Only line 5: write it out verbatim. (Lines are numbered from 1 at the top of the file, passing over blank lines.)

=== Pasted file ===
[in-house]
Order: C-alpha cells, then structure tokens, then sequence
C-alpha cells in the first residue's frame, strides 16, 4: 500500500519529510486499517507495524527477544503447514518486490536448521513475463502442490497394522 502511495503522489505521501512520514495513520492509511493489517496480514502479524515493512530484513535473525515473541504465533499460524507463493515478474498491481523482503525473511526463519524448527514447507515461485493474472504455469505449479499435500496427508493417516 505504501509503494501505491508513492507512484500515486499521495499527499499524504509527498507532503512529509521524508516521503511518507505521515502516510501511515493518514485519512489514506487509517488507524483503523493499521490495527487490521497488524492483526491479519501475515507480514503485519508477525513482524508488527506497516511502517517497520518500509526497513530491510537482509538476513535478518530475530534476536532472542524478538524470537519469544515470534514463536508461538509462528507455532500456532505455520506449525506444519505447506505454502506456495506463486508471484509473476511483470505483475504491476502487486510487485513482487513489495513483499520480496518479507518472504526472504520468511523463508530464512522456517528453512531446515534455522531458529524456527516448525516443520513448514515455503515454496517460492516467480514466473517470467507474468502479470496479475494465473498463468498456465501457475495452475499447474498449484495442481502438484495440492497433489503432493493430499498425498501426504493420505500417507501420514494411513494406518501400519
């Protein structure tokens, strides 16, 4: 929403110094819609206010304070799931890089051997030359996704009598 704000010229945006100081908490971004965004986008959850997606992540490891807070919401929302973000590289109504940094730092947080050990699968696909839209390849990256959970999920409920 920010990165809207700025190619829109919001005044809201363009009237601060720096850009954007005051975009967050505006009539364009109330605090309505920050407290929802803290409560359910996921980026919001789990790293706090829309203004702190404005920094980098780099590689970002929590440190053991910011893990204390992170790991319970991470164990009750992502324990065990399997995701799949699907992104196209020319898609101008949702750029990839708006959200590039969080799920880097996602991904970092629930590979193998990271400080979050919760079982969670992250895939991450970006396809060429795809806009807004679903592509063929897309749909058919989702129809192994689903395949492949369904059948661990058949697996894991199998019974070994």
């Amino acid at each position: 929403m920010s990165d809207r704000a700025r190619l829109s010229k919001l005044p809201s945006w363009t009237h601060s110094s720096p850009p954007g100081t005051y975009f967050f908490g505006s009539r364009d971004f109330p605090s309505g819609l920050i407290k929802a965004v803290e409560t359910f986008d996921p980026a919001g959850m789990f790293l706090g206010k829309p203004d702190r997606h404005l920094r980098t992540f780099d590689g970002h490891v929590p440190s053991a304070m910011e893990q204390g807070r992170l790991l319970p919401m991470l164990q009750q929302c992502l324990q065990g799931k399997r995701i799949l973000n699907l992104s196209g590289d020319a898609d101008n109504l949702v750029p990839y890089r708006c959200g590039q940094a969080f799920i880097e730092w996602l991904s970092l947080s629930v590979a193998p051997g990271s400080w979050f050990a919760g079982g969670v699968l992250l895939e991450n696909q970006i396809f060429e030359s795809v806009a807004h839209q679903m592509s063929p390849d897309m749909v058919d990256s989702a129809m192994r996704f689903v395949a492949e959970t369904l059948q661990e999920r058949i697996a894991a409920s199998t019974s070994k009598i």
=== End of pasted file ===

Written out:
């Amino acid at each position: 929403m920010s990165d809207r704000a700025r190619l829109s010229k919001l005044p809201s945006w363009t009237h601060s110094s720096p850009p954007g100081t005051y975009f967050f908490g505006s009539r364009d971004f109330p605090s309505g819609l920050i407290k929802a965004v803290e409560t359910f986008d996921p980026a919001g959850m789990f790293l706090g206010k829309p203004d702190r997606h404005l920094r980098t992540f780099d590689g970002h490891v929590p440190s053991a304070m910011e893990q204390g807070r992170l790991l319970p919401m991470l164990q009750q929302c992502l324990q065990g799931k399997r995701i799949l973000n699907l992104s196209g590289d020319a898609d101008n109504l949702v750029p990839y890089r708006c959200g590039q940094a969080f799920i880097e730092w996602l991904s970092l947080s629930v590979a193998p051997g990271s400080w979050f050990a919760g079982g969670v699968l992250l895939e991450n696909q970006i396809f060429e030359s795809v806009a807004h839209q679903m592509s063929p390849d897309m749909v058919d990256s989702a129809m192994r996704f689903v395949a492949e959970t369904l059948q661990e999920r058949i697996a894991a409920s199998t019974s070994k009598i």